Why We Sleep: Unlocking the Power of Sleep and Dreams by Matthew Walker

My rating: 5 of 5 stars


I first heard of this book from Michael Pollan’s short work on caffeine. There, he calls Why We Sleep (to paraphrase) one of the most disturbing books he had read in a while. This caught my attention. How could a book on sleep be disturbing?

From the first page of this book, I knew why. The author, Matthew Walker, is essentially diagnosing a major health crisis that is going on in front of our drooping, baggy eyes—namely, the crisis of insufficient sleep. According to Walker, virtually everything we do—how we work, how we relax, how we seek entertainment—is disruptive of sleep. And he has plenty of studies to show that, when you do not sleep enough, there are serious consequences.

In addition to the familiar cognitive impairments of bad sleep (inability to focus, lack of energy, wild mood swings), there are the long-term health risks, such as the increased likelihood to develop cancer, heart disease, or diabetes. More unfortunate still, there does not seem to be any way of getting around the familiar recommendation of eight hours of sleep per night. We cannot get by with less, and we cannot make it up on the weekend.

Indeed, the news gets worse and worse. Even moderate amounts of alcohol and caffeine can gravely affect sleep (and marijuana, too—sorry); and sleeping pills may do more harm than good. Our phones, tablets, and computers—even our indoor lights—wreak additional damage by throwing off our natural diurnal rhythms. So this pretty much eliminates all of my nightly plans.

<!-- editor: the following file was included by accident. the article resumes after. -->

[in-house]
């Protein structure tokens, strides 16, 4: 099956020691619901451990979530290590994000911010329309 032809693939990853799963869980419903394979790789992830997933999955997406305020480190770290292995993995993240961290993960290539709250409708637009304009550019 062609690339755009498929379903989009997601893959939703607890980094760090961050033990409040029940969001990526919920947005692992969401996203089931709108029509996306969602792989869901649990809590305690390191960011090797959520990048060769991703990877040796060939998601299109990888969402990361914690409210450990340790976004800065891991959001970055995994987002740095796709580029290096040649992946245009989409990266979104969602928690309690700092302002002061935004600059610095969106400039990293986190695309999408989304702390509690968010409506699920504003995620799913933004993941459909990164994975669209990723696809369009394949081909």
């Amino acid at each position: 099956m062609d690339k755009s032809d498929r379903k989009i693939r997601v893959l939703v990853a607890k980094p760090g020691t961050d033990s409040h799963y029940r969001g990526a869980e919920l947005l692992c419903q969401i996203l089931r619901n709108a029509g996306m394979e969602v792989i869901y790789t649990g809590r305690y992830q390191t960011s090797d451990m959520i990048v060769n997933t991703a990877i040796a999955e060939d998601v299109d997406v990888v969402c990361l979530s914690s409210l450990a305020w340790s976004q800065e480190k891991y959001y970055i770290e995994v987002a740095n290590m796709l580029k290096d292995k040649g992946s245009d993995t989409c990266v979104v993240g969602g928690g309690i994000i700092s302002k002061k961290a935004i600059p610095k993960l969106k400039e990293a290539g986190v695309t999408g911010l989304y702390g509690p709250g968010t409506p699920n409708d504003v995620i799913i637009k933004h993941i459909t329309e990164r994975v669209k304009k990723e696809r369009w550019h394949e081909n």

What it comes down to, says Walker, is a cultural disrespect for sleep. I am certainly guilty of this. I have always taken pride in using the opportunity of a plane, train, or bus ride to read a book rather than to nod off, and felt secretly superior to those dozing around me. More generally, sleeping is often equated with laziness. Waking up after midday is a moral failing; taking a nap on the job is a fireable offense; and going to bed early is socially questionable. Further, many people—especially in the business world—take pride in their ability to get by on few hours of sleep. Wakefulness is productiveness. But this prejudice is, Walker contends, based on ignorance of the real value of sleep.

Sleep is a biologically basic process. All mammals, birds, and reptiles, some fish, and even insects have been observed in a sleep-like state. Lack of sleep can not only be harmful, but fatal. Some gruesome rat experiments have shown this, as does the rare disease, Fatal Familial Insomnia, in which the brain becomes incapable of generating sleep—which is inevitably fatal. Sleep is just as basic a need as food. And as you might expect from such a basic need, it is hard-wired into our evolution. Indeed, two distinct types of sleep have evolved, which accomplish different purposes: REM and (creatively named) non-REM.

As you may know, the REM stands for “rapid eye movement,” which is when we experience vivid dreams; and it alone accomplishes many things. In addition to fostering creativity by forging novel links between memories, REM sleep apparently keeps us sane (people experimentally deprived of REM sleep for long enough experience symptoms of psychosis). Non-REM is, perhaps, the more restful sort, when new memories are moved from temporary storage to a more permanent location. The two sleep types thus work together and come at predictable moments in the night: deep non-REM sleep early on, and REM closer to the time we wake up. (Short sleep thus selectively cuts down our REM sleep time.)

Walker explains the science because he wants to drive home the importance of sleep—not a luxury, or an indulgence, but a survival mechanism designed by natural selection. With this basic point in hand, Walker goes on to make several social criticisms, and at times the book almost becomes a polemic.